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Russian Circles - Empros CD (album) cover


Russian Circles


Post Rock/Math rock

3.88 | 89 ratings

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Prog Metal Team
4 stars After three albums that featured distinct grayish looking album covers it was quite a change of pace to look at the warm and fuzzy artwork of Empros. Still, the big question is whether the colorful album cover could be an indication of the changes that the band has undergone since their 2009 release Geneva. Let's jump right in and find out!

I was actually already familiar with the two opening tracks since Russian Circles have performed 309 and Mladek throughout their 2011 European summer tour. 309 made quite an impression on me in a live setting seeing that it clearly showed a continuation of the themes that were featured on Station with it's crushing guitar soundscapes and the tight interplay between the drum and bass. It's really great to hear that these tracks sound almost as great on Empros as they did live but the biggest surprises are still ahead.

Schipol was clearly this album's highlight for me since Russian Circles fill this 6 minute slot with some of the most gorgeous melodic and atmospheric music yet. The first half of the track is a buildup that finally bursts into a passionate take of the previous themes but with more energy added into the mix. Even though Atackla seems to have become somewhat of a concert staple in the band's supporting tour for Empros, it doesn't grab me as much as Schipol. Still, I admire the band's ambition of creating gorgeous post-rock compositions.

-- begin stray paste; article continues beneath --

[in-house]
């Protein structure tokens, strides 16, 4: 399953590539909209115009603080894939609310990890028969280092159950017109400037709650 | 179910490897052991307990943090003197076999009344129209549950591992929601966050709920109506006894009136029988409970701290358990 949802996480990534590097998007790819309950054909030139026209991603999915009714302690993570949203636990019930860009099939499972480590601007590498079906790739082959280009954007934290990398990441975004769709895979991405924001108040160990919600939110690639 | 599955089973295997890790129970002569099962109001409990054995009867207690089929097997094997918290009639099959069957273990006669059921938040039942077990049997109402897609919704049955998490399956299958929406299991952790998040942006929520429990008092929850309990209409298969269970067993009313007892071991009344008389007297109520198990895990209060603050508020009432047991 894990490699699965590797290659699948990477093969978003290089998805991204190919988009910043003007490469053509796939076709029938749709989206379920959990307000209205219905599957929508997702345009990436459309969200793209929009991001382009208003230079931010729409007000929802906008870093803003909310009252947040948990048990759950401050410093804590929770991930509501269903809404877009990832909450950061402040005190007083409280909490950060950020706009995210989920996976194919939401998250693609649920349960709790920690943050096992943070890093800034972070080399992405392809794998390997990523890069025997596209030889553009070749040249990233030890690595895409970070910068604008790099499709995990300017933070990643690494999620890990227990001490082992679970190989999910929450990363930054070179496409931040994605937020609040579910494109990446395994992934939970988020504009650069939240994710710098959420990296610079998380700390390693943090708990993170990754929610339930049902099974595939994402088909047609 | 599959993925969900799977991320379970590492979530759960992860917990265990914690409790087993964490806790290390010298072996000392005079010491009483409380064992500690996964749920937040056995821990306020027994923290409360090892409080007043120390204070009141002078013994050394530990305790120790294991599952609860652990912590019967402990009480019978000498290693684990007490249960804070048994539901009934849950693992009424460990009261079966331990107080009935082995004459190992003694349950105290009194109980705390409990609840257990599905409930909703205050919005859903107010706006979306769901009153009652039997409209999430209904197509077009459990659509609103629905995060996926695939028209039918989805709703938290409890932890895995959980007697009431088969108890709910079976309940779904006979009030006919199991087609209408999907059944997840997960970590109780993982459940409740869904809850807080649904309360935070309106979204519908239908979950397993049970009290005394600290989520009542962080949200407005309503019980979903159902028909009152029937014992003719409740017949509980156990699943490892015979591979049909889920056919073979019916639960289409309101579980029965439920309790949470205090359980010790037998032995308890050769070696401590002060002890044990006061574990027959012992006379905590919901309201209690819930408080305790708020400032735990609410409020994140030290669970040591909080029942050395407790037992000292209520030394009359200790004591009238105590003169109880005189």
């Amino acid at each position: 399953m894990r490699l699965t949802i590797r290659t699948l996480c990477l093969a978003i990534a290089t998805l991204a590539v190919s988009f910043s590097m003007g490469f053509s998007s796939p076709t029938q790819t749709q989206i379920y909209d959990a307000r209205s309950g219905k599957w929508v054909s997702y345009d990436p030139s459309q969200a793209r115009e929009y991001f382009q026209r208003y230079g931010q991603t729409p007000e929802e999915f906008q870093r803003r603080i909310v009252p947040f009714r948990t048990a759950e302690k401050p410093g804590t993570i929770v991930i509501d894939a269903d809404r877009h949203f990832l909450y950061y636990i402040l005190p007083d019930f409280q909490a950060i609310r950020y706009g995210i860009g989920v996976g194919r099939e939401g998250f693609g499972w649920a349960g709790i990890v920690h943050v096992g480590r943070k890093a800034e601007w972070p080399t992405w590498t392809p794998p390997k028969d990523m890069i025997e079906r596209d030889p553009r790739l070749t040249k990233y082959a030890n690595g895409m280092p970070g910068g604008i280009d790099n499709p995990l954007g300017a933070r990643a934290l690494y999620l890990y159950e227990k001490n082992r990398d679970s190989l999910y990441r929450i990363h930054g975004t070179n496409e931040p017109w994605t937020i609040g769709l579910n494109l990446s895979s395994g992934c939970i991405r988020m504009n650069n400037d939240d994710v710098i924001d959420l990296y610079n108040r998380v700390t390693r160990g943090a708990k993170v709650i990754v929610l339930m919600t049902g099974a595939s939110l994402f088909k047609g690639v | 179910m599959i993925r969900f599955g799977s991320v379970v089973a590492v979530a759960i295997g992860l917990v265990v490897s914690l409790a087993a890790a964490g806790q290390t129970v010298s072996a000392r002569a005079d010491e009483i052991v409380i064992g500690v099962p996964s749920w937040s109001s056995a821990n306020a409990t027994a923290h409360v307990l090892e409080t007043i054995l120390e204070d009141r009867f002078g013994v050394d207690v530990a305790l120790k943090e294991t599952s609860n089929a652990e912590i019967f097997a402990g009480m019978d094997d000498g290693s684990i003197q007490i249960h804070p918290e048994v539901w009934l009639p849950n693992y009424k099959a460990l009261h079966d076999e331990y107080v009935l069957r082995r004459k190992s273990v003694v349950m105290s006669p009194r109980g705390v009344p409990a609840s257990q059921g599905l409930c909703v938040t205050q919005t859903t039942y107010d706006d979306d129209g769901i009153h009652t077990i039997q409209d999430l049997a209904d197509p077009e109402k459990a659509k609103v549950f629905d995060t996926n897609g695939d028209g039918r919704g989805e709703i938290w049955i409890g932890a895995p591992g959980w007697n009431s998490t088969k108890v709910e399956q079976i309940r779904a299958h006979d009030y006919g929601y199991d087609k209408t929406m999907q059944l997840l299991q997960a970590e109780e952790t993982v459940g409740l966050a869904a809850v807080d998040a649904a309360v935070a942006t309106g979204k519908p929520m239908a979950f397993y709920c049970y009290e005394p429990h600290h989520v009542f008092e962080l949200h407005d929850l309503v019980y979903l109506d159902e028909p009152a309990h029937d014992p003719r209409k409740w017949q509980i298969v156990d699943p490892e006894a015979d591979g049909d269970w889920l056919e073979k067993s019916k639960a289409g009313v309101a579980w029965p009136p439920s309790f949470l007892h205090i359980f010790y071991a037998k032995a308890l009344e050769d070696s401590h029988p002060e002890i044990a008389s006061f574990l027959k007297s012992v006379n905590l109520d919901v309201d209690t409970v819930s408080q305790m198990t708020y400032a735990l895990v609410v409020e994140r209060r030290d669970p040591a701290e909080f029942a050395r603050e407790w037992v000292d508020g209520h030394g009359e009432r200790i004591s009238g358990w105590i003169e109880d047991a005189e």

Things turn slightly for the worse with Batu. This is a great track that unfortunately stops 6 minutes into it's 10 minutes running time and the remaining 4 minutes are filled with a prolonged drone effect leading into Praise Be Man. I kind of understand that the band wanted to create a buildup for the album's final track, since it's quite a different composition compared to what we've come to expect for Russian Circles so far, but filling a 44 minute album with 4 minutes of atmospheric gibberish is just not something I can support. Luckily Praise Be Man is clearly a track worth waiting for since it features first vocal performance on a Russian Circles album. Even though Brian Cook's vocal performance is a bit muddled within all the sound layers, it does have an engaging effect that becomes even more powerful once the bass comes in with a loud distortion tone right at the end of the track. Could this possibly be a sign of the things to come?

Empros is another excellent album from Russian Circles which shows growth and progression while still giving us, the fans, exactly what we all came here for. The album might not be as heavy as Enter, nor as conceptual as Station but that doesn't mean that it can't hold it's own. On contrary, Empros gives me a feeling that the trio knows exactly what they're doing and the next logical step in the evolution of their sound is going to be an interesting one!

***** star songs: 309 (8:49) Schipol (6:16)

**** star songs: Mladek (7:40) Atackla (7:27) Praise Be Man (4:27)

*** star songs: Batu (10:06)

Rune2000 | 4/5 |


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